JL has literally never read a full novel before. He's always struggled with reading, and generally gives up within a chapter or two. But he read the whole of The Shifter over a couple of days, and is super excited about reading the rest of the series. When I saw him today, he gave me a whole list of books he now wants (and is confident) to read. Reading The Shifter has shown him that books are exciting and not something to be feared. His mum is absolutely over the moon (of course), and wants to pass on her thanks to you as well!
A letter like that can keep me smiling for days, and I’ll re-read it when writing is hard and I want to chuck the whole author thing. It keeps me going and reminds me that what I do matters. I’ve had other young readers tell me they didn’t like reading until they read my book, and these emails alone make all the hard days and self doubts about writing worth it. For them, my book made a difference, and I’m sure other books have had the same affect on other young readers. Imagine how it would feel if it were your book.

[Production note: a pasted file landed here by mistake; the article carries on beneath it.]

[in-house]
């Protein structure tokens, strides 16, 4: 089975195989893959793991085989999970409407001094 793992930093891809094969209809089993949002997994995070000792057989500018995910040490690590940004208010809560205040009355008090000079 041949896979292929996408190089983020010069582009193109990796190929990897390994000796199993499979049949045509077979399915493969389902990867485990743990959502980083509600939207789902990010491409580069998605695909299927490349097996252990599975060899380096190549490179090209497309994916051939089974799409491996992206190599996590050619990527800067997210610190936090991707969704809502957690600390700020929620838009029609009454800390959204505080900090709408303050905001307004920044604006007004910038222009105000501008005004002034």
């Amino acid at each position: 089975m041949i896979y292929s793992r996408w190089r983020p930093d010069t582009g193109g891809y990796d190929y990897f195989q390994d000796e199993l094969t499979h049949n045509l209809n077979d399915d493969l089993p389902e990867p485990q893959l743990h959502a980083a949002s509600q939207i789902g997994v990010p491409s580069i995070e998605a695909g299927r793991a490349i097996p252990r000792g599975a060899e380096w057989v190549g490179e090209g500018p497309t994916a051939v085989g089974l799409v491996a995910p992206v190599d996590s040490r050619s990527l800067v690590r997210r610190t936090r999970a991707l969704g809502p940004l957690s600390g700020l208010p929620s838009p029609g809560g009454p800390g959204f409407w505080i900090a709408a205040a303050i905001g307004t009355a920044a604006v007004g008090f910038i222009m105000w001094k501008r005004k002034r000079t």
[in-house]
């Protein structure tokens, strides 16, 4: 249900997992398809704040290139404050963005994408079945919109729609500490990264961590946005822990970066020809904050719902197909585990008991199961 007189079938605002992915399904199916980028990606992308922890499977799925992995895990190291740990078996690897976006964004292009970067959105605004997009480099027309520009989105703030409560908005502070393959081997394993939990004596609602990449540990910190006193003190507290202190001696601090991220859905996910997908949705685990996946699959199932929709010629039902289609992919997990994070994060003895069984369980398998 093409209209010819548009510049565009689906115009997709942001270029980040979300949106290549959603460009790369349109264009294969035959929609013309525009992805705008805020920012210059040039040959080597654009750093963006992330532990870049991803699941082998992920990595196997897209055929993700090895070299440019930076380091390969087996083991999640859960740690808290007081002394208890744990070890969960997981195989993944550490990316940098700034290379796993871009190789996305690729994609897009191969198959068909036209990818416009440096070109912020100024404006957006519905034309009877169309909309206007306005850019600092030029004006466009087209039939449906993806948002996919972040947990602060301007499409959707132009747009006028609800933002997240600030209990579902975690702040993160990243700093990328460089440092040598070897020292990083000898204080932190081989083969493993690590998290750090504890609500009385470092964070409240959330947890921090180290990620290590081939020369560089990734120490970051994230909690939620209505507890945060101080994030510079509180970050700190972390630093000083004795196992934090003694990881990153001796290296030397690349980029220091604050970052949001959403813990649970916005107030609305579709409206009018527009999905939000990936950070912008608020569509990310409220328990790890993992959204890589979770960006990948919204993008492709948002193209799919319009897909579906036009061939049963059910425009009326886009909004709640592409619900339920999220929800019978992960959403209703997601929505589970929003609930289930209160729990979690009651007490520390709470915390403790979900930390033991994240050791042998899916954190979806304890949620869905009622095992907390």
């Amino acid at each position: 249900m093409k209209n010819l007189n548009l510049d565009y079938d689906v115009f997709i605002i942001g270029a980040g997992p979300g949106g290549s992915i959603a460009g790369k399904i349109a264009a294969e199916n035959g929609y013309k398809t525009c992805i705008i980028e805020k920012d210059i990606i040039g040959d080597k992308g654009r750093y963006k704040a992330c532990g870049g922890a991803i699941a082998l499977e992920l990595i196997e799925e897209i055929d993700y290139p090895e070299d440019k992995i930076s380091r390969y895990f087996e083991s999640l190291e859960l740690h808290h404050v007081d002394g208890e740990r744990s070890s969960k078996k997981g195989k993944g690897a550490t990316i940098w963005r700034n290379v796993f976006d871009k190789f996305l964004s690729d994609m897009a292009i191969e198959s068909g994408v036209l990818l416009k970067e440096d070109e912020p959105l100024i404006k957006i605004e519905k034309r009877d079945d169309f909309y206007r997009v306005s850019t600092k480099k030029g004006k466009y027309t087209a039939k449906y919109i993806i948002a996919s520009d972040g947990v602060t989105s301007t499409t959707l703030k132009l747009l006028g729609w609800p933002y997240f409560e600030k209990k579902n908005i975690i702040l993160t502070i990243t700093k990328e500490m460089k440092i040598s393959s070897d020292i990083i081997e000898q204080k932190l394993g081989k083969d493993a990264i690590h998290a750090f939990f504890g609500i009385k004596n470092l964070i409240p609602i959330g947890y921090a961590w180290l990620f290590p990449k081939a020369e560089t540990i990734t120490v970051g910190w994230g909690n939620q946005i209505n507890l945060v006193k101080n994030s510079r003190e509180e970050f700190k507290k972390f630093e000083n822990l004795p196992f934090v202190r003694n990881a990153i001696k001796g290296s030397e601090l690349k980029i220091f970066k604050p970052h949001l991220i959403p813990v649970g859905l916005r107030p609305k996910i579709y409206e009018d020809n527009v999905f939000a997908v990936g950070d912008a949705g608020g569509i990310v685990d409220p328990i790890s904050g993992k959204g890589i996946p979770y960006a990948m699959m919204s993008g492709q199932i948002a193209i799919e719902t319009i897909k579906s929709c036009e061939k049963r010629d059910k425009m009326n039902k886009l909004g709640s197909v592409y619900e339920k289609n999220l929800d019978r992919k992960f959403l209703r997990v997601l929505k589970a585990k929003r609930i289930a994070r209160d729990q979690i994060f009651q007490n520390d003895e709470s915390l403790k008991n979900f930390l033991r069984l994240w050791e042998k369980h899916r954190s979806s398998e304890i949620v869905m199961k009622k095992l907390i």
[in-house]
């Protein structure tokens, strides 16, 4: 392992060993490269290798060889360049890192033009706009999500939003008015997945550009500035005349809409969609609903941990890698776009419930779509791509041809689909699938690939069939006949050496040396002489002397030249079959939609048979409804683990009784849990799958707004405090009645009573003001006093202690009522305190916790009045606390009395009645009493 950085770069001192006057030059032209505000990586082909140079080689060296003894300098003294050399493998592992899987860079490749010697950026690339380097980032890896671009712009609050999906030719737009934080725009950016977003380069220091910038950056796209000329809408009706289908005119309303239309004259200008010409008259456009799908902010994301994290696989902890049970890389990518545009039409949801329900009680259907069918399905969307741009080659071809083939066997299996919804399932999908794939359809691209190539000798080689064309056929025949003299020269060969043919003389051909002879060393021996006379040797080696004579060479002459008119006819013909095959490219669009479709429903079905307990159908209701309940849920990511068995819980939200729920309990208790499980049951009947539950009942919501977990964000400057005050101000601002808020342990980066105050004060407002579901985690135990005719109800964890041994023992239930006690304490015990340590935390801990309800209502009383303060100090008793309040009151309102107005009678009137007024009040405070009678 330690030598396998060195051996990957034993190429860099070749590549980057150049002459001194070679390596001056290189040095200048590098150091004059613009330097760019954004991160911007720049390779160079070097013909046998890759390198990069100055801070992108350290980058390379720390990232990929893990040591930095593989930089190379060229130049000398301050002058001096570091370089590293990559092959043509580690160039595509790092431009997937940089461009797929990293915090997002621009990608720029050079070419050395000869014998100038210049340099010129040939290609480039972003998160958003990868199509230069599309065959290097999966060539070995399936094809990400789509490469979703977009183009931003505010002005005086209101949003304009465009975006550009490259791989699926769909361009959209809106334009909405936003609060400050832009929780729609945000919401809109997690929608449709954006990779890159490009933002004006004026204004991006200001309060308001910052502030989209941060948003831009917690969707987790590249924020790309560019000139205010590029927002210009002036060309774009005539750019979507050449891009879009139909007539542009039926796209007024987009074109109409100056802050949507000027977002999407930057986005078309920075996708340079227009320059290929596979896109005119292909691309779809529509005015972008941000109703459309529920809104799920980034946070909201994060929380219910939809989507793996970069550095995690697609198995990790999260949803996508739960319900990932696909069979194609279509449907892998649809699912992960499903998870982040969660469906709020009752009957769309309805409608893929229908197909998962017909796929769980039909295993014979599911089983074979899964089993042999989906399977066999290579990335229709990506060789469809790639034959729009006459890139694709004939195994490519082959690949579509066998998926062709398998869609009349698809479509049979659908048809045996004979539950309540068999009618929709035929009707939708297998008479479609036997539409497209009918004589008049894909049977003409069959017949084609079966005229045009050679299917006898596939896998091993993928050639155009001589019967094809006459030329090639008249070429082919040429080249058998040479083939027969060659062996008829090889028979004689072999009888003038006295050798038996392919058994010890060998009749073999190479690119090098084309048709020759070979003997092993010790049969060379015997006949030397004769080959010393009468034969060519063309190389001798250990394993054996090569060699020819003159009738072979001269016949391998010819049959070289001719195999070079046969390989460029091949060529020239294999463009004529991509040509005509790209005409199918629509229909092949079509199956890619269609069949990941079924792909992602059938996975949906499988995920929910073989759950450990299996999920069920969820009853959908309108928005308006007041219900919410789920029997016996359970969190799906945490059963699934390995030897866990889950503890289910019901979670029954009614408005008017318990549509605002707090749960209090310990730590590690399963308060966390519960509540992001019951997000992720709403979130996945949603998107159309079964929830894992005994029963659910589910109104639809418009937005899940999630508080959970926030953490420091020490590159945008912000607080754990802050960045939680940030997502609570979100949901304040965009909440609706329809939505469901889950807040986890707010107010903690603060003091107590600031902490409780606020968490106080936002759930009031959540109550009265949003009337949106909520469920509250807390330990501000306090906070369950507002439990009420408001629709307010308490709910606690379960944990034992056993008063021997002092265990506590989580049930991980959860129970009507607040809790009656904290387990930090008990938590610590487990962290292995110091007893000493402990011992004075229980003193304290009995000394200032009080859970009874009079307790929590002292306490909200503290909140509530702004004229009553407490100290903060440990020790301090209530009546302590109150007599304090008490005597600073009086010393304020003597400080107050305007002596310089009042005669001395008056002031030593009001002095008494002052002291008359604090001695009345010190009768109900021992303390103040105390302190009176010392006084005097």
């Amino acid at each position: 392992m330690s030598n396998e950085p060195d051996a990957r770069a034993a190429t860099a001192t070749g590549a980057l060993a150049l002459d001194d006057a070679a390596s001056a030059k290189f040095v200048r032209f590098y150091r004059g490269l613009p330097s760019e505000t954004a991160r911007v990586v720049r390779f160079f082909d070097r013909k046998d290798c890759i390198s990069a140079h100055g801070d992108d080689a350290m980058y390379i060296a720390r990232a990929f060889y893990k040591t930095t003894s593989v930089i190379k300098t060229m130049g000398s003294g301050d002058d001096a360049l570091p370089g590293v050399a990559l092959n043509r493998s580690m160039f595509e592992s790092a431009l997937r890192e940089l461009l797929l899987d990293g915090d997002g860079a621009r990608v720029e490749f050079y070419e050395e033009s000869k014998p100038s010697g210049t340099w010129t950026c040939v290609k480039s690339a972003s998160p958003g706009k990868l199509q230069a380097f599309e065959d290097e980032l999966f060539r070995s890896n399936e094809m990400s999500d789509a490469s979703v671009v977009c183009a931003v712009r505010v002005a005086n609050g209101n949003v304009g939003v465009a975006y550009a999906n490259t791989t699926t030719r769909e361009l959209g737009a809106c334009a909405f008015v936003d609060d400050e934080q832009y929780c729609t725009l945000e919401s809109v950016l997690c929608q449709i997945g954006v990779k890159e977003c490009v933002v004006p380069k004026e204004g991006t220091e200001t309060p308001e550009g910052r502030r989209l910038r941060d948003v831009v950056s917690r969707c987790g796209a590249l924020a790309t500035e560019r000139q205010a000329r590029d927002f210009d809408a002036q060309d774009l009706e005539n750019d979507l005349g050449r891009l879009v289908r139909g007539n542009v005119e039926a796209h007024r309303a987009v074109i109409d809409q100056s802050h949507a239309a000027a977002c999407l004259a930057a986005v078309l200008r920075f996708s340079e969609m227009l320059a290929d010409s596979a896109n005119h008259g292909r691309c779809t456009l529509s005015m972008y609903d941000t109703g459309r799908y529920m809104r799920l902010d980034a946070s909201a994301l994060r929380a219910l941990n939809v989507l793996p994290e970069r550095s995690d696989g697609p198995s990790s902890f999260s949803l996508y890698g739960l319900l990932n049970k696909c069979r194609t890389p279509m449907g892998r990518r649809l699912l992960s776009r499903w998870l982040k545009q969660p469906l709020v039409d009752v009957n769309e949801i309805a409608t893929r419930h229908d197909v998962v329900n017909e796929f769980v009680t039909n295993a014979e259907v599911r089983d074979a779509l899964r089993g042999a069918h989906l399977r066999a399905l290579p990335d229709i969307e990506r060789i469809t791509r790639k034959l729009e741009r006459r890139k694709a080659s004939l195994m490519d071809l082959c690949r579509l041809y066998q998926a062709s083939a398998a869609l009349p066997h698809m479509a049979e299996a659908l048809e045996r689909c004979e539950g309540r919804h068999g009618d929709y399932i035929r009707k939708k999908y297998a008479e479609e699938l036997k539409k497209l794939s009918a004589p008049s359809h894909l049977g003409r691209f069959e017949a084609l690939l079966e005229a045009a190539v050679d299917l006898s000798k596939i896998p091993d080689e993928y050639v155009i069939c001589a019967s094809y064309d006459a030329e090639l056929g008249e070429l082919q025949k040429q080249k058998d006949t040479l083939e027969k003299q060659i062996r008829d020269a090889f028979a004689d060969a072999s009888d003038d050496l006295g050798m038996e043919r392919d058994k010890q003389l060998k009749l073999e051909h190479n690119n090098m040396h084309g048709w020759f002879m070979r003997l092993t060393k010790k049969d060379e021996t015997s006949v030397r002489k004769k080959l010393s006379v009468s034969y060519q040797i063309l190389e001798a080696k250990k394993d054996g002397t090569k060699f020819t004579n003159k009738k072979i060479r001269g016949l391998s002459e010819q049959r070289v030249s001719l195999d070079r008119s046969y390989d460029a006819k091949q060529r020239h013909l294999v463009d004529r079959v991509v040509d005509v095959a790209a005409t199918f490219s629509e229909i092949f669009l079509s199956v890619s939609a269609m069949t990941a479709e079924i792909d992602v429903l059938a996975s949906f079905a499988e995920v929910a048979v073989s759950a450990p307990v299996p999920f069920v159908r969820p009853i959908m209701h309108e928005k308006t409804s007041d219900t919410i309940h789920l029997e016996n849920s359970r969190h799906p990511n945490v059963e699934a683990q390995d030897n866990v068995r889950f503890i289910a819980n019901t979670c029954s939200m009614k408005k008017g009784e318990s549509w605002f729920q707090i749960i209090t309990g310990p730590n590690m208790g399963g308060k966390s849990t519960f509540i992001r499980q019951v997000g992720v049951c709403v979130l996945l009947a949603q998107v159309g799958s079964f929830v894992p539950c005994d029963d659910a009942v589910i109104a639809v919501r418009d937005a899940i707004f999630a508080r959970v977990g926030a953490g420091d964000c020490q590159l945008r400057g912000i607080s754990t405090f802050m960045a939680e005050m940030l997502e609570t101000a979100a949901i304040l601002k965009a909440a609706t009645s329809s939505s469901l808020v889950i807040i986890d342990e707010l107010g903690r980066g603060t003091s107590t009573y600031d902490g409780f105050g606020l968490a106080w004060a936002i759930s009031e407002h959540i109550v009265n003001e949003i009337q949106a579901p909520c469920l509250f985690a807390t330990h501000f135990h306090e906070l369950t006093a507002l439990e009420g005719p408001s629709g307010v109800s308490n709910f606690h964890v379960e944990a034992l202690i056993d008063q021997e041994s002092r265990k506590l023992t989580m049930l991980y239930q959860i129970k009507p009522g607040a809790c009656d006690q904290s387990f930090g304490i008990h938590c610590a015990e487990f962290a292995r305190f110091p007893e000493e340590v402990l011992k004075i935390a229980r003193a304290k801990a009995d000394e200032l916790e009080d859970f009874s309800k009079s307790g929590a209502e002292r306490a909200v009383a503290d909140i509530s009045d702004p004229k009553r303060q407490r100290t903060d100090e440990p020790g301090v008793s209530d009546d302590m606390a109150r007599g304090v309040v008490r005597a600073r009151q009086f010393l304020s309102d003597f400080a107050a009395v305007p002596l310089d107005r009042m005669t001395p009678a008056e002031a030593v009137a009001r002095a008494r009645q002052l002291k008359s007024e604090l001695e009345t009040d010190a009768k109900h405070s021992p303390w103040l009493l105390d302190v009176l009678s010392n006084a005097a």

Sometimes, you make a bigger impact than your realize.

Years ago, I had a series of emails with a young girl, B, who was ten years old. She had all sorts of questions about my novel and writing in general, and after a few weeks of chatting, she thanked me for talking with her. She said that no one had ever taken the time to do so. It made me cry, but I was so glad she’d written me, and glad I’d written back (I always do, by the way).

I have a whole folder of emails from young readers excited about reading and asking questions about me and my stories. I love talking to them, and it has been an amazing experience.

That doesn’t mean I don’t appreciate and enjoy the letters I get from adults (grin). I have adult pen pals, too, and some of my first blog readers went on to publish their novels and launch their careers—and have come back to guest post right here. Hearing I made a difference in someone’s life, no matter how small, is deeply rewarding. I created this site to help writers and I love doing it.

But seeing a young reader’s eyes light up when they talk about books or ask a question at a school visit, getting letters from them about their pets or what they did on vacation, and knowing they love reading because of something I wrote—that’s the best.

If you’ve ever thought about writing for kids, try it. Maybe it’s not for you, but maybe you’ll discover you love it. One day, you might get a letter from a kid who loves reading because of you.